Unions have agreed to the outsourcing of production that will reduce the number of employees at Ford's Merseyside plant by natural wastage. But the company is seeking new working practices that will cut several hundred jobs out of more than 4,000 to save money.
Last week Ford announced that it had made losses of $472m in Europe in the third quarter after profits of $269m in the first half of 1996. Last year Escort's UK market share fell below 20 per cent for the first time.
The car industry negotiator for the Transport and General Union, Tony Woodley, said that if the company decided against manufacturing the Escort on Merseyside, the union reaction would be "serious and instant".
"It will be for the company to announce whether the new Escort will be built there. If not, that has got massive implications for assembly at Halewood. It would in effect close it," he said.
Thursday's meeting was called by the company and will be attended by its head of manufacturing in Europe. Ford has already told employees in Valencia, Spain, and Saarlouis, Germany, that they will build the new model.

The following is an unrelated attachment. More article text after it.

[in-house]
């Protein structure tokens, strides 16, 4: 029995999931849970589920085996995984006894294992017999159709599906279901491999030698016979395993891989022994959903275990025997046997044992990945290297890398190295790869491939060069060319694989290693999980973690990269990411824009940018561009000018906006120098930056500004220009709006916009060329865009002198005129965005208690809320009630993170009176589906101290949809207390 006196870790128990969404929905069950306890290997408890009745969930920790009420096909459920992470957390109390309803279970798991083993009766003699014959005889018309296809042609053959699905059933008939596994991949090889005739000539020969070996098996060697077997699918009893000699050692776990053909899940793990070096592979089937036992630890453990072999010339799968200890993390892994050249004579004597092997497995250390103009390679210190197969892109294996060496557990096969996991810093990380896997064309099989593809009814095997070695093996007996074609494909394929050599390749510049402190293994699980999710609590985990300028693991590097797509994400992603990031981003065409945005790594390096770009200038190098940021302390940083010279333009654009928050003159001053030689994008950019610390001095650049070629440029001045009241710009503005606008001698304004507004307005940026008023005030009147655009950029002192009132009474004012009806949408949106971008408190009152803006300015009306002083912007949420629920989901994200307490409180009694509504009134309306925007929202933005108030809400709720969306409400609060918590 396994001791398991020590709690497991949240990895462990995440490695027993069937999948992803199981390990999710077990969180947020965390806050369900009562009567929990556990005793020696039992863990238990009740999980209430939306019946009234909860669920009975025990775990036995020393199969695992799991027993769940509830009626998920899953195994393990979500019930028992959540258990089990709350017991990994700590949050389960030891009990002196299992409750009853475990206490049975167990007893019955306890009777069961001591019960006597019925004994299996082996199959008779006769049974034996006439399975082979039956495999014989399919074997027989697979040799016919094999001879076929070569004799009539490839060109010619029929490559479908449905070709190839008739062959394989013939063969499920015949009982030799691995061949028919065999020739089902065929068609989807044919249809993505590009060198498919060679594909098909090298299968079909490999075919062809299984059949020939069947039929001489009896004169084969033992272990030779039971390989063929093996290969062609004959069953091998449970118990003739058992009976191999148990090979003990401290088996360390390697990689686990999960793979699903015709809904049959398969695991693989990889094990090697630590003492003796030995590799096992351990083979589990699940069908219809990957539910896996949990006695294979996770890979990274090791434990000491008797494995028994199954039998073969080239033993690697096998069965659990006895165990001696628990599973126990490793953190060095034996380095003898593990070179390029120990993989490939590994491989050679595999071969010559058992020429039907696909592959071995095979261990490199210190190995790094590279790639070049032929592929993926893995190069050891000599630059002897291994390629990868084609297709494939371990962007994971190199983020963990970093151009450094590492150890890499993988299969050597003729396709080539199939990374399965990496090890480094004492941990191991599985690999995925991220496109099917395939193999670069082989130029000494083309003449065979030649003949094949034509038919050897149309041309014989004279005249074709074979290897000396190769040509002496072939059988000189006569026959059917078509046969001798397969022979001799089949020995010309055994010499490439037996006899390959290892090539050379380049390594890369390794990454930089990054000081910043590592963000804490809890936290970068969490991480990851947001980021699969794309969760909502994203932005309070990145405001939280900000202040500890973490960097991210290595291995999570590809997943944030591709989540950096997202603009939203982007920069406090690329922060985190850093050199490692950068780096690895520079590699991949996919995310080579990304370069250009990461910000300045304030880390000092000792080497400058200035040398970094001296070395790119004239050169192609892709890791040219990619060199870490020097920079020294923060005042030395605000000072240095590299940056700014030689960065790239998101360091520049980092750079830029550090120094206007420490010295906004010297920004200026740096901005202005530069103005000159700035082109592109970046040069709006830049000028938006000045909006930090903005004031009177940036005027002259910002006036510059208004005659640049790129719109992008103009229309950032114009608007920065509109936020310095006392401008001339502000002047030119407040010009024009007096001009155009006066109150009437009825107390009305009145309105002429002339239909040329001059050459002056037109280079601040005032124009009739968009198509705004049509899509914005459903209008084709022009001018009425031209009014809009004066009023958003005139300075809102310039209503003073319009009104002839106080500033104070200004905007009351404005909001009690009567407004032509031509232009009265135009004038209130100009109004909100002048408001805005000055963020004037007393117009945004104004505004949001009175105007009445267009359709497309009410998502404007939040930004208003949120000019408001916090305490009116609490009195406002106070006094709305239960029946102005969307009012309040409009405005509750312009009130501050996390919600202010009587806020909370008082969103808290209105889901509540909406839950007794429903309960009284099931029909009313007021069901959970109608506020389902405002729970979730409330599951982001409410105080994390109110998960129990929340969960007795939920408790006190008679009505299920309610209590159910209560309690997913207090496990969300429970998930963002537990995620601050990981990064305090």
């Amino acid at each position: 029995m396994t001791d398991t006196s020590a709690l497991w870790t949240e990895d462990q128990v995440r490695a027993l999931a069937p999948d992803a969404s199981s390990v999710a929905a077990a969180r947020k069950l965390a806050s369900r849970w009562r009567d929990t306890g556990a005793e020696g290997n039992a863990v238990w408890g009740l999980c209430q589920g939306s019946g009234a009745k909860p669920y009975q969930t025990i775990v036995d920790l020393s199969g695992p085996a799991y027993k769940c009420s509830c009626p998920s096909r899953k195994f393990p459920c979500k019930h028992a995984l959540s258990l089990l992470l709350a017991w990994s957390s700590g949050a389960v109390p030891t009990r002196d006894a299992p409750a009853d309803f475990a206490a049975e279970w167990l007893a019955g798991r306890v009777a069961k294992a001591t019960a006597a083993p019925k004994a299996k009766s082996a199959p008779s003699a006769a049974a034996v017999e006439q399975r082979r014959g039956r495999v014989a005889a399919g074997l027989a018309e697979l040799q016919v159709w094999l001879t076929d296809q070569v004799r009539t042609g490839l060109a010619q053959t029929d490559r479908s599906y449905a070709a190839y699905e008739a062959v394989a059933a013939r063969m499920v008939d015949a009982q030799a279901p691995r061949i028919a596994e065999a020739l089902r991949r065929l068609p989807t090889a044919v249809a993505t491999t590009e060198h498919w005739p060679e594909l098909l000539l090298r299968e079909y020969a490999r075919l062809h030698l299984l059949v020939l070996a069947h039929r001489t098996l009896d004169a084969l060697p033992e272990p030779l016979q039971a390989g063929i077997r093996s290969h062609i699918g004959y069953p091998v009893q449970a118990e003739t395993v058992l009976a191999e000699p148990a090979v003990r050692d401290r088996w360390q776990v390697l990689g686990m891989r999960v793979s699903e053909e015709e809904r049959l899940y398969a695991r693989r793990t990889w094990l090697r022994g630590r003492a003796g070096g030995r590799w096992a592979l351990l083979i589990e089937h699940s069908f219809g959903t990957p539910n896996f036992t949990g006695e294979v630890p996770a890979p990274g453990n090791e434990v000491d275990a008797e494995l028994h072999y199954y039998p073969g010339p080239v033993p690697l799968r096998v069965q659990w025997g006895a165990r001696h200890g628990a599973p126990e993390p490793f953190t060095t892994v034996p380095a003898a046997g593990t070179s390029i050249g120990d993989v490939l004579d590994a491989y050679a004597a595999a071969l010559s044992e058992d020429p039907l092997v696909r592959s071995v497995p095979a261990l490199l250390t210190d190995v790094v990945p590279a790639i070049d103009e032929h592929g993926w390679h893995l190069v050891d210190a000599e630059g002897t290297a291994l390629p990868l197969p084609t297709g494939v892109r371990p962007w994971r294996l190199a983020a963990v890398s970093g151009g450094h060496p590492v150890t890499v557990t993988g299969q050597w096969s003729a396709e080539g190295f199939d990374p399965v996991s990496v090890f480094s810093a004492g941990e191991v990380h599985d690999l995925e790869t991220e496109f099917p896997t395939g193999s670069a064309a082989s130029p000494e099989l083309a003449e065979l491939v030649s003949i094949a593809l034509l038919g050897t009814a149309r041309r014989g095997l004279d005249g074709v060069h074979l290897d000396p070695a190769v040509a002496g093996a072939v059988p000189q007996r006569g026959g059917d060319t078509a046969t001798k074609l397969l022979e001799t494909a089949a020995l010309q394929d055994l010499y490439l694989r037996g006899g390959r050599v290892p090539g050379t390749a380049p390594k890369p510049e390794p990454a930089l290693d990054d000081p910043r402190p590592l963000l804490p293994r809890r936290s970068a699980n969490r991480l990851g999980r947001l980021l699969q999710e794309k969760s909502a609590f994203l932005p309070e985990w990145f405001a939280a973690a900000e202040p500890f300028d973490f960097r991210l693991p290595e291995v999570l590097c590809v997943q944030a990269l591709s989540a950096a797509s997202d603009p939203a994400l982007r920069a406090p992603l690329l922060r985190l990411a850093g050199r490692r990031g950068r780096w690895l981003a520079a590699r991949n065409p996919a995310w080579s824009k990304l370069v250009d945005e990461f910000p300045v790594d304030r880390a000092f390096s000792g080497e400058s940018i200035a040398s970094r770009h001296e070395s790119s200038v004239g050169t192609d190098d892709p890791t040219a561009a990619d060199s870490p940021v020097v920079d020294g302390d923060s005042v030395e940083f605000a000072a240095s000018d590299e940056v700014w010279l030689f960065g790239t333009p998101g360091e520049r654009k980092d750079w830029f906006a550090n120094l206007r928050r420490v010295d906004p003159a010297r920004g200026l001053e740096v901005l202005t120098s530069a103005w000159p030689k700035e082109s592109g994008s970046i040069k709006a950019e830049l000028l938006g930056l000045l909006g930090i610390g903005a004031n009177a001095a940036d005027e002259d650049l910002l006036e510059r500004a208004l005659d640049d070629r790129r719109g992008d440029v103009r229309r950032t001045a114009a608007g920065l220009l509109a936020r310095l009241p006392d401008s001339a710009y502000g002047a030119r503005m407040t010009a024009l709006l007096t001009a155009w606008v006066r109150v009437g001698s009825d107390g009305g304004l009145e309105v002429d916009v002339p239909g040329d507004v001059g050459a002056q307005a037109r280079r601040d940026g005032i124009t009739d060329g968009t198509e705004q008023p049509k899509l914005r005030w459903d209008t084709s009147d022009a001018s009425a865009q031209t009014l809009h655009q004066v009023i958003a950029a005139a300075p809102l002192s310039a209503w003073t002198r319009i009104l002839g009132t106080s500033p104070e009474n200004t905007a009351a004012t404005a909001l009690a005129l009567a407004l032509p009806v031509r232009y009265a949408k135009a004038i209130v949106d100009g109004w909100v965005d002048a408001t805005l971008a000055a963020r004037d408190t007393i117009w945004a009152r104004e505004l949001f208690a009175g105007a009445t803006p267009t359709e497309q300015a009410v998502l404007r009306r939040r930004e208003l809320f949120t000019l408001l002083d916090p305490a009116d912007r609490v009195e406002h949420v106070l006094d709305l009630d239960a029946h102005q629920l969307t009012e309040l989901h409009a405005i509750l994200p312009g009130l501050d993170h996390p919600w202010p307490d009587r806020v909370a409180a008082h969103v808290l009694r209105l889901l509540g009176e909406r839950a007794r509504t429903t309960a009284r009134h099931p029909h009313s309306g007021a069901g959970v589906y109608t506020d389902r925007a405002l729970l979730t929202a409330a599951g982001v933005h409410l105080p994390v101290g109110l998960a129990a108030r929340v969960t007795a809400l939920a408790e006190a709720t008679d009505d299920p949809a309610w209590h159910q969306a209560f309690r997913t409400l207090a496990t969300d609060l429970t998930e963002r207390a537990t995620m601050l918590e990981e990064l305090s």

Car making on Merseyside has been turbulent since the leading manufacturers opened plants there in the 1950s and 1960s during government drives to boost regional economic development. British Leyland, the previous incarnation of Rover, closed its site at Speke, which made Triumphs, at the end of the 1970s after an appalling record for productivity, quality and union disruption.
Halewood's future was also periodically in doubt, with a reputation gained during the 1970s as one of Ford's worst manufacturing sites. However vast productivity strides saved the plant in the early 1990s and its current problems have come as a surprise to industry experts.
In contrast, Vauxhall recently announced a pounds 300m investment programme at its plant at Ellesmere Port, securing the future of 3,500 staff.Reuse content